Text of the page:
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U.S. Bank National Association v. Meneses

United States District Court, N.D. California

February 28, 2014

U.S. BANK NATIONAL ASSOCIATION, Plaintiff,
v.
GUILLERMO A. MENESES, MARIA INEZ MENESES; DOES 1 TO 10 INCLUSIVE, Defendants.

ORDER DIRECTING DEFENDANTS GUILLERMO A. MENESES AND MARIA INEZ MENESES TO SHOW CAUSE WHY COURT SHOULD NOT IMPOSE PRE-FILING ORDER

MAXINE M. CHESNEY, District Judge.

By separate order filed concurrently herewith, the Court has remanded to state court the complaint filed by plaintiff U.S. Bank National Association ("U.S. Bank") against defendants Guillermo A. Meneses and Maria Inez Meneses. The instant action constitutes the second attempt by defendants to remove U.S. Bank's complaint from state court to federal court. Under such circumstances, and for the reasons set forth below, it appears appropriate that the Court impose upon defendants sanctions in the form of a pre-filing order restricting their ability to further remove U.S. Bank's complaint.

As the Ninth Circuit has recognized, "[f]lagrant abuse of the judicial process cannot be tolerated because it enables one person to preempt the use of judicial time that properly could be used to consider the meritorious claims of other litigants." See De Long v. Hennessey , 912 F.2d 1144, 1148 (9th Cir. 1990). To combat such abuses, district courts have "the inherent power to enter pre-filing orders against vexatious litigants." See Molski v. Evergreen Dynasty Corp. , 500 F.3d 1047, 1057 (9th Cir. 2007). Before imposing a pre-filing order, a district court must provide the litigant with "adequate notice and a chance to be heard, " identify the "cases and motions that support the conclusion that [the litigant's] filings are so numerous or abusive that they should be enjoined, " make "substantive findings as to the frivolous or harassing nature of the litigant's actions, " and ensure any pre-filing order is "narrowly tailored to closely fit the specific vice encountered." See De Long , 912 F.2d at 1147-48 (internal quotation and citation omitted).

Here, U.S. Bank's complaint alleges a single state law claim, specifically, a claim for unlawful detainer. In its complaint, filed September 17, 2013 in state court, U.S. Bank alleges that it owns certain real property in Belmont, California, that on August 20, 2013, it caused defendants to be served a notice to vacate, and that, to date, defendants have refused to vacate the premises. U.S. Bank seeks an order granting it possession of the property, as well as monetary relief in an amount not to exceed $10, 000.

As noted, defendants have filed two notices of removal of U.S. Bank's complaint, first, on November 8, 2013 and then again on February 21, 2014. The two notices of removal were assigned, respectively, Civil Case No. 13-5204 and Civil Case No. 14-0791.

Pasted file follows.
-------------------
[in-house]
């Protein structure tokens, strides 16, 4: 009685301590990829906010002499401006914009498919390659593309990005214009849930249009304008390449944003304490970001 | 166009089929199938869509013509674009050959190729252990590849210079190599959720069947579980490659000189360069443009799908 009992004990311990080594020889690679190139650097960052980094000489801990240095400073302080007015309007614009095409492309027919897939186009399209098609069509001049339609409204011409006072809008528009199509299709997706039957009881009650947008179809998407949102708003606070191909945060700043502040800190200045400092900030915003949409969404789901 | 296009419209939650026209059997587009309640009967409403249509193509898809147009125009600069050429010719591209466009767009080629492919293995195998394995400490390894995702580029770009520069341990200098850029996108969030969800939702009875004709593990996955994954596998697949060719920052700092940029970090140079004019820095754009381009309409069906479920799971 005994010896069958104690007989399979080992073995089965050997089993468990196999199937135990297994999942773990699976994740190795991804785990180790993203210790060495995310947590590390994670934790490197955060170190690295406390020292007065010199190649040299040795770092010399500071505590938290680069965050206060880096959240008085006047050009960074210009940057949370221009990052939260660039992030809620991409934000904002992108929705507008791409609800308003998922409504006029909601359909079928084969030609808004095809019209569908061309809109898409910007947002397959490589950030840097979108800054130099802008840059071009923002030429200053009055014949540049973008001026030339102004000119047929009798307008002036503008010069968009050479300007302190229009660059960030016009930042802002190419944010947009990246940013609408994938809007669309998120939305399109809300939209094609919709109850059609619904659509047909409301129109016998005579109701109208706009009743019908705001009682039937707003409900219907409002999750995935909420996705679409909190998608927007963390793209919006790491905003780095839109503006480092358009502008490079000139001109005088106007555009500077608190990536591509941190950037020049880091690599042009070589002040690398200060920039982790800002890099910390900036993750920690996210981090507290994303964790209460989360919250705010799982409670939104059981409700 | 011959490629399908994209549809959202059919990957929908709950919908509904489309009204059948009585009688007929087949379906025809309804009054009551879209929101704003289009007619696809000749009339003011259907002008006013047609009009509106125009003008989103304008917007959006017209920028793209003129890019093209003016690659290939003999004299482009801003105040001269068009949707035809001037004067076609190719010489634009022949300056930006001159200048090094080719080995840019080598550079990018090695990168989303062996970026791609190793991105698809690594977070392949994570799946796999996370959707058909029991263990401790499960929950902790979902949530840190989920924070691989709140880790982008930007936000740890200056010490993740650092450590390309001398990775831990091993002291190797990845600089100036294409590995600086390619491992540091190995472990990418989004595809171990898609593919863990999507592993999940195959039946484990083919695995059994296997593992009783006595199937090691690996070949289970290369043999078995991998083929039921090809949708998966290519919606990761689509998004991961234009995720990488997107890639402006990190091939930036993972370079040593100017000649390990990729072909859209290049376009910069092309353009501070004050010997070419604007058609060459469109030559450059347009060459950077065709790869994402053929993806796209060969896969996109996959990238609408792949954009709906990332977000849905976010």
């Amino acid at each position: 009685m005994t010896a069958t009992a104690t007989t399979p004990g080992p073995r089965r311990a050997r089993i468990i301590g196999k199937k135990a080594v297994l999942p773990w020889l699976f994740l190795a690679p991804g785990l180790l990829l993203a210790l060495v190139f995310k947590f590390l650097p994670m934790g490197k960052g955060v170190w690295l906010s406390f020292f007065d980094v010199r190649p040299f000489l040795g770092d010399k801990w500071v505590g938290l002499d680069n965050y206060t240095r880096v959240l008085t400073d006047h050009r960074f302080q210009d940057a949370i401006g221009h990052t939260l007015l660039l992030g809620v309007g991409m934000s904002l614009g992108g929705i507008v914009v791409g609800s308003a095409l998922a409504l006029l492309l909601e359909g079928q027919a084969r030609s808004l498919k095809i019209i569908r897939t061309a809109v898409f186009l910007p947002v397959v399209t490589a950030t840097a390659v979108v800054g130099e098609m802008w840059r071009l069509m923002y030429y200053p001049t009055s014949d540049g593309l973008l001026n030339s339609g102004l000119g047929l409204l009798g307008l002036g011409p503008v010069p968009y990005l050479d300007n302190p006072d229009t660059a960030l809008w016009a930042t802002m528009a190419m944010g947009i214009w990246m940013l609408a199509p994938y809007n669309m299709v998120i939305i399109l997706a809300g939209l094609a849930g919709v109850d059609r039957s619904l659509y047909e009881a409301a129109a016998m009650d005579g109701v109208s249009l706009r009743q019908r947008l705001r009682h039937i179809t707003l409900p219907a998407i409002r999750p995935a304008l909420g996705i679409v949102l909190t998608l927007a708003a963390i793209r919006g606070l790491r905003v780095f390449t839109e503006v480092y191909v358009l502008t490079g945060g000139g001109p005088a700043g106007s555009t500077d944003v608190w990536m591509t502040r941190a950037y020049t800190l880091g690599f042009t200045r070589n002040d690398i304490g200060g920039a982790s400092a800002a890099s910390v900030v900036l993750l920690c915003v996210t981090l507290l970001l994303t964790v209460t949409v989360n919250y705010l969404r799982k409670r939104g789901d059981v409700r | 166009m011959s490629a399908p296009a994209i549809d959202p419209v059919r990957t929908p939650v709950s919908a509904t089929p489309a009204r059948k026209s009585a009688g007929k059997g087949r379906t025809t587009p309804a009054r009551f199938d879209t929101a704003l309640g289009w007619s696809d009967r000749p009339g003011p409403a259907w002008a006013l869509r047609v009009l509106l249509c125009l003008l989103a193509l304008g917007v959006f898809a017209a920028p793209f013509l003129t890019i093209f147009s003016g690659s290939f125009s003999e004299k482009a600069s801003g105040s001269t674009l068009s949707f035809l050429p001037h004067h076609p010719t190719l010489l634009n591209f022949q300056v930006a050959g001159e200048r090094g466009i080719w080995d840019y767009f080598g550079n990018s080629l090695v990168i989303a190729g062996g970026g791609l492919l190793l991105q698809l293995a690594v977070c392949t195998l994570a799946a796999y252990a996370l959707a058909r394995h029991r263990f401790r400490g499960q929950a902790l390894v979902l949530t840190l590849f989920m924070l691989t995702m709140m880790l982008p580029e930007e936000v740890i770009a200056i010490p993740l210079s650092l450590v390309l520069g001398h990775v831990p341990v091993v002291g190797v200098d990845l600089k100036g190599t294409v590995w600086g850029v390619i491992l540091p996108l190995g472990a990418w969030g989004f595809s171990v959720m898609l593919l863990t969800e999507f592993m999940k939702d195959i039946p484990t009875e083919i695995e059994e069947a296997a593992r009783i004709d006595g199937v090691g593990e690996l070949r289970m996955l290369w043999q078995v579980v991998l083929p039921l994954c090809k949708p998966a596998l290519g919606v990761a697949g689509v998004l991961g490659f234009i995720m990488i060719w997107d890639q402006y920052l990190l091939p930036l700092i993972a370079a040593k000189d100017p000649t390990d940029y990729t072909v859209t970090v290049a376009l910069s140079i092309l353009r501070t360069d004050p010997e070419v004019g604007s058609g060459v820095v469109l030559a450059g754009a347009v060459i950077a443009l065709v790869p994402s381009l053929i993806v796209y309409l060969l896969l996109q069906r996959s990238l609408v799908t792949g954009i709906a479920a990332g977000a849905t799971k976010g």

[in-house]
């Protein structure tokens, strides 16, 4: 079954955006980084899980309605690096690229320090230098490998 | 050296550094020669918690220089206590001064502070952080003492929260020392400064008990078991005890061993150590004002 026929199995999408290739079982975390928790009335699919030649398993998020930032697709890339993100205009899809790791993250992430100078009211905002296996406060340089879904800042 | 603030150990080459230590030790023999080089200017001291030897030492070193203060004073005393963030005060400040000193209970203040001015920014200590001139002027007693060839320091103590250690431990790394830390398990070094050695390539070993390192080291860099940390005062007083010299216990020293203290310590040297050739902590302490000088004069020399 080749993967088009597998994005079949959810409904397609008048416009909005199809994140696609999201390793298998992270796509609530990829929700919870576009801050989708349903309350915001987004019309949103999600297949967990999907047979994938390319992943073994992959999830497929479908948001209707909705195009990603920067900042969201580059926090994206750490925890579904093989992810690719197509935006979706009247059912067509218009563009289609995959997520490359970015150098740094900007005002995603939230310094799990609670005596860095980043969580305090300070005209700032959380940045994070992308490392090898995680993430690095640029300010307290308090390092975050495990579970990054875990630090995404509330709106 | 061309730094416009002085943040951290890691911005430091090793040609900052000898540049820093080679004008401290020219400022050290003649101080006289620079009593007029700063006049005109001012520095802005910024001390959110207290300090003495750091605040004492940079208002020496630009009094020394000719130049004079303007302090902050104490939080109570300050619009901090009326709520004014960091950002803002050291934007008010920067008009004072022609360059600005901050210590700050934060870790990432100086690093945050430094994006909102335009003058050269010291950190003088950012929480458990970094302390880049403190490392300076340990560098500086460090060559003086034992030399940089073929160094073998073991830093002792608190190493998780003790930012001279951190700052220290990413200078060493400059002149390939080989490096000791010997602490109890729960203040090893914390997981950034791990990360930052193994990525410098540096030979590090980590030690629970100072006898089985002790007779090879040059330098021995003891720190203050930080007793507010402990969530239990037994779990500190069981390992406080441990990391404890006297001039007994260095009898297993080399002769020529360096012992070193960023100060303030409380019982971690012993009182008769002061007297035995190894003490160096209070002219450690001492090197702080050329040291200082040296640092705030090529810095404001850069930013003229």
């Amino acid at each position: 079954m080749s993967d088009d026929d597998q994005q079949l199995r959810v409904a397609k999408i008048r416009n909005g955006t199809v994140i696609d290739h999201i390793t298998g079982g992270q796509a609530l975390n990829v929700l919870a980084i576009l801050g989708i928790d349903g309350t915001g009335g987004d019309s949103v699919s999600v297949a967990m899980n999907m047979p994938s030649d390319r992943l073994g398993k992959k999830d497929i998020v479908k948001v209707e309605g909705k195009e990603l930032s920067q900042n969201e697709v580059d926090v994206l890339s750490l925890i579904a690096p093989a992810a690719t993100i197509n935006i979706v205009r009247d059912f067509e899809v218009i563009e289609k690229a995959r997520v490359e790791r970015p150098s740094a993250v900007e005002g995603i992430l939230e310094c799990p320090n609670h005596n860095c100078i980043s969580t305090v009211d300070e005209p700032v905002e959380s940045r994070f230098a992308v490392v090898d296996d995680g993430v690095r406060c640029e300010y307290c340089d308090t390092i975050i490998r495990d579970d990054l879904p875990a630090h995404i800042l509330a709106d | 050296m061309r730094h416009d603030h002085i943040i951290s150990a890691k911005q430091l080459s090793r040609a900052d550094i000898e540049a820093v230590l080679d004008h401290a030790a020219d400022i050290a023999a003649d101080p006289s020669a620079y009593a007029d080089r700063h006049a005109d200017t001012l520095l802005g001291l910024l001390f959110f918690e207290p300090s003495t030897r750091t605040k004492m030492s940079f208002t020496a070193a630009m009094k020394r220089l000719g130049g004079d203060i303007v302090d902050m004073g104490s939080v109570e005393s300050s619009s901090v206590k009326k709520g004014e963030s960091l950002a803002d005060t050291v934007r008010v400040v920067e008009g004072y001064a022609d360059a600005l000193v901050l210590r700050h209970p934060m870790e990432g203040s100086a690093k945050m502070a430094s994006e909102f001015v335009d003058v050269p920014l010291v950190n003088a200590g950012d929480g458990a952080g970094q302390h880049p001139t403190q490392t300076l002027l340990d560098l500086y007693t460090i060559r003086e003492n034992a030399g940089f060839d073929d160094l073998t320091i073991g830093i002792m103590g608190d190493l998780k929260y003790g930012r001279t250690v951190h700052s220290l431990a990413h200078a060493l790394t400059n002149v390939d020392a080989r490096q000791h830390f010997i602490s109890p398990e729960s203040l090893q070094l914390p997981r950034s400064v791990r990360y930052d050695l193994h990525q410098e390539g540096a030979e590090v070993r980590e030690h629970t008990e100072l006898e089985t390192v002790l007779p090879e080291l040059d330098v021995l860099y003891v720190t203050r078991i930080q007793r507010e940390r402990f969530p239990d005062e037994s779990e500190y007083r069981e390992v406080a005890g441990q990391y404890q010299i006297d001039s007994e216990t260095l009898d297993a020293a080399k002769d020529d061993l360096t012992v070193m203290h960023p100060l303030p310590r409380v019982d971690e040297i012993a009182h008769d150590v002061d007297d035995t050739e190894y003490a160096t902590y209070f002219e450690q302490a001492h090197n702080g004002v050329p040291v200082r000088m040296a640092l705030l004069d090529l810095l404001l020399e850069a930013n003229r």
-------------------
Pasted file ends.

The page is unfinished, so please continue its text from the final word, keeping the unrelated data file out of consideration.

In their first notice of removal, defendants asserted the Court has diversity jurisdiction over U.S. Bank's complaint. By order filed December 3, 2013, the Court remanded the action, finding the removal was substantively improper, because defendants had failed to show, and could not show, the requisite amount in controversy.

Undeterred by the prior order of remand, defendants filed the instant notice of removal. In said notice, defendants, without identifying any change in circumstances, repeated the same grounds set forth in their first notice of removal, specifically, that the Court had diversity jurisdiction over the complaint. By order filed concurrently herewith, the Court has again remanded U.S. Bank's complaint, for the reason that the sole grounds stated in the second notice of removal had been expressly rejected by the Court when it remanded the complaint on December 3, 2013.

In light of the above, the Court finds defendants' filing of the second notice of removal was frivolous, in bad faith, and made solely to delay the state court's rendering of a decision on the merits of the unlawful detainer proceeding. As noted, the second notice of removal was based entirely on grounds that already had been rejected by the Court, and, consequently, defendants lacked any good faith belief that a district court was the proper forum to hear the merits of the unlawful detainer proceeding.

The Court further finds it is highly likely that defendants, in the absence of the imposition of sanctions as proposed herein, will file a third notice of removal, as part of their ongoing attempt to avoid any determination of the merits of the unlawful detainer proceeding in its proper forum.

Having considered the relevant case authority, and given the record described above, the Court finds the imposition of sanctions are appropriate, and, specifically, that defendants be subject to a pre-filing order that will not allow them to file, without advance approval of the Duty Judge, a notice of removal of the matter titled U.S. Bank National Association v. Meneses, et al., , filed in the Superior Court of California, County of San Mateo, Case No. CLJ208509.

Accordingly, Guillermo A. Meneses and Maria Inez Meneses are hereby ORDERED TO SHOW CAUSE, in writing and no later than Wednesday, March 12, 2014, why such pre-filing order should not be issued. As of March 12, 2014, unless the parties are otherwise advised, the Court will take the matter under submission.

IT IS SO ORDERED.


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